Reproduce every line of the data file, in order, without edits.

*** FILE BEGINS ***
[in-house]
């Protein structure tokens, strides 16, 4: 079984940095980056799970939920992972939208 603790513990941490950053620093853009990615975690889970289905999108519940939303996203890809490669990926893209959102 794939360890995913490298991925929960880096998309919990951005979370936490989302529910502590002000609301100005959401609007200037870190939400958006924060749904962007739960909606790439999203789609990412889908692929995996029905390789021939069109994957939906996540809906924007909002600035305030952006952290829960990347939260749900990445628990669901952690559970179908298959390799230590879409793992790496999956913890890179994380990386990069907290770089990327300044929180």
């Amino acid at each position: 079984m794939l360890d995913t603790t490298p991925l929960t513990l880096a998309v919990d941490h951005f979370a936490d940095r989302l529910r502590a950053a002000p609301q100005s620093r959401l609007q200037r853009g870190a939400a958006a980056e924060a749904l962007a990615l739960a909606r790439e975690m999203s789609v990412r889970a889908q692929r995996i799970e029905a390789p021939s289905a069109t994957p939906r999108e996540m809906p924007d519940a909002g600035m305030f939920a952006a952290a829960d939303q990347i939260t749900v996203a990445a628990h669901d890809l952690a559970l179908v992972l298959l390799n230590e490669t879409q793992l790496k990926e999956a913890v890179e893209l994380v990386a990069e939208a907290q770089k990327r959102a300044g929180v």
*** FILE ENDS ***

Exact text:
[in-house]
């Protein structure tokens, strides 16, 4: 079984940095980056799970939920992972939208 603790513990941490950053620093853009990615975690889970289905999108519940939303996203890809490669990926893209959102 794939360890995913490298991925929960880096998309919990951005979370936490989302529910502590002000609301100005959401609007200037870190939400958006924060749904962007739960909606790439999203789609990412889908692929995996029905390789021939069109994957939906996540809906924007909002600035305030952006952290829960990347939260749900990445628990669901952690559970179908298959390799230590879409793992790496999956913890890179994380990386990069907290770089990327300044929180």
């Amino acid at each position: 079984m794939l360890d995913t603790t490298p991925l929960t513990l880096a998309v919990d941490h951005f979370a936490d940095r989302l529910r502590a950053a002000p609301q100005s620093r959401l609007q200037r853009g870190a939400a958006a980056e924060a749904l962007a990615l739960a909606r790439e975690m999203s789609v990412r889970a889908q692929r995996i799970e029905a390789p021939s289905a069109t994957p939906r999108e996540m809906p924007d519940a909002g600035m305030f939920a952006a952290a829960d939303q990347i939260t749900v996203a990445a628990h669901d890809l952690a559970l179908v992972l298959l390799n230590e490669t879409q793992l790496k990926e999956a913890v890179e893209l994380v990386a990069e939208a907290q770089k990327r959102a300044g929180v």